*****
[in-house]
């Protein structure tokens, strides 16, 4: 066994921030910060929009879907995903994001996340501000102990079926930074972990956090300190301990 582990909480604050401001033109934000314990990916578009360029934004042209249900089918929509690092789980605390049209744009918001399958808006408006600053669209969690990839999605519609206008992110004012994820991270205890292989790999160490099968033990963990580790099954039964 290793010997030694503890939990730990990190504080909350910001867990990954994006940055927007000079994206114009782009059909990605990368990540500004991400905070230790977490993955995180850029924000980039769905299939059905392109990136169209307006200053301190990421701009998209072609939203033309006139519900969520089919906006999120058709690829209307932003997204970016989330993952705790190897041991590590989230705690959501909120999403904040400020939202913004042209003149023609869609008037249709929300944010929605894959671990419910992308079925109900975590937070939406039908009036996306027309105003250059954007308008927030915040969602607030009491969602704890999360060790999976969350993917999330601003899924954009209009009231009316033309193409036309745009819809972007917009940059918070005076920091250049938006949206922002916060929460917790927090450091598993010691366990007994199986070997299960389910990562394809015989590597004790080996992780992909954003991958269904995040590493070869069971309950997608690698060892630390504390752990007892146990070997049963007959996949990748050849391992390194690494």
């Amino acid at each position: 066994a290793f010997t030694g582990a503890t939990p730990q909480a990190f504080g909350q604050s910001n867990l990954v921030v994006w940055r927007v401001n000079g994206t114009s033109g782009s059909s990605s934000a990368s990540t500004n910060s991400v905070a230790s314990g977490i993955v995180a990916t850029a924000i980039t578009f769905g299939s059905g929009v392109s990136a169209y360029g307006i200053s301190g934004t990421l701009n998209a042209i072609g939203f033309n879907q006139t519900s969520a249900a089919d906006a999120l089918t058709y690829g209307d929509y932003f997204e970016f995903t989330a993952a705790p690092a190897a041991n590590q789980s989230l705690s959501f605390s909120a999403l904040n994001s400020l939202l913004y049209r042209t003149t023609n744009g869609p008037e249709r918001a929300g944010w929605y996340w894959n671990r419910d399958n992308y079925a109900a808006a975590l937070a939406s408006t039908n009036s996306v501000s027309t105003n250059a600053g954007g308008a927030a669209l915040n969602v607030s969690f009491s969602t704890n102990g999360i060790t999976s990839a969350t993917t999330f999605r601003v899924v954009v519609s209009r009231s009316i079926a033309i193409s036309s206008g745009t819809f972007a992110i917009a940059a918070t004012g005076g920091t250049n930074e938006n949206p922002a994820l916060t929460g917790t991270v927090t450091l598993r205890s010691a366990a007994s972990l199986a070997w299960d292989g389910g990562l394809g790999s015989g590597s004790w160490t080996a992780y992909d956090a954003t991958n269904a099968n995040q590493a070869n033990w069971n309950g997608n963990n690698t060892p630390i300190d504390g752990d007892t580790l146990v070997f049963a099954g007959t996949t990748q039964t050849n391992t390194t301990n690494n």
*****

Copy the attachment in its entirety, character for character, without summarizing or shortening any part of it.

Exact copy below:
[in-house]
């Protein structure tokens, strides 16, 4: 066994921030910060929009879907995903994001996340501000102990079926930074972990956090300190301990 582990909480604050401001033109934000314990990916578009360029934004042209249900089918929509690092789980605390049209744009918001399958808006408006600053669209969690990839999605519609206008992110004012994820991270205890292989790999160490099968033990963990580790099954039964 290793010997030694503890939990730990990190504080909350910001867990990954994006940055927007000079994206114009782009059909990605990368990540500004991400905070230790977490993955995180850029924000980039769905299939059905392109990136169209307006200053301190990421701009998209072609939203033309006139519900969520089919906006999120058709690829209307932003997204970016989330993952705790190897041991590590989230705690959501909120999403904040400020939202913004042209003149023609869609008037249709929300944010929605894959671990419910992308079925109900975590937070939406039908009036996306027309105003250059954007308008927030915040969602607030009491969602704890999360060790999976969350993917999330601003899924954009209009009231009316033309193409036309745009819809972007917009940059918070005076920091250049938006949206922002916060929460917790927090450091598993010691366990007994199986070997299960389910990562394809015989590597004790080996992780992909954003991958269904995040590493070869069971309950997608690698060892630390504390752990007892146990070997049963007959996949990748050849391992390194690494």
């Amino acid at each position: 066994a290793f010997t030694g582990a503890t939990p730990q909480a990190f504080g909350q604050s910001n867990l990954v921030v994006w940055r927007v401001n000079g994206t114009s033109g782009s059909s990605s934000a990368s990540t500004n910060s991400v905070a230790s314990g977490i993955v995180a990916t850029a924000i980039t578009f769905g299939s059905g929009v392109s990136a169209y360029g307006i200053s301190g934004t990421l701009n998209a042209i072609g939203f033309n879907q006139t519900s969520a249900a089919d906006a999120l089918t058709y690829g209307d929509y932003f997204e970016f995903t989330a993952a705790p690092a190897a041991n590590q789980s989230l705690s959501f605390s909120a999403l904040n994001s400020l939202l913004y049209r042209t003149t023609n744009g869609p008037e249709r918001a929300g944010w929605y996340w894959n671990r419910d399958n992308y079925a109900a808006a975590l937070a939406s408006t039908n009036s996306v501000s027309t105003n250059a600053g954007g308008a927030a669209l915040n969602v607030s969690f009491s969602t704890n102990g999360i060790t999976s990839a969350t993917t999330f999605r601003v899924v954009v519609s209009r009231s009316i079926a033309i193409s036309s206008g745009t819809f972007a992110i917009a940059a918070t004012g005076g920091t250049n930074e938006n949206p922002a994820l916060t929460g917790t991270v927090t450091l598993r205890s010691a366990a007994s972990l199986a070997w299960d292989g389910g990562l394809g790999s015989g590597s004790w160490t080996a992780y992909d956090a954003t991958n269904a099968n995040q590493a070869n033990w069971n309950g997608n963990n690698t060892p630390i300190d504390g752990d007892t580790l146990v070997f049963a099954g007959t996949t990748q039964t050849n391992t390194t301990n690494n």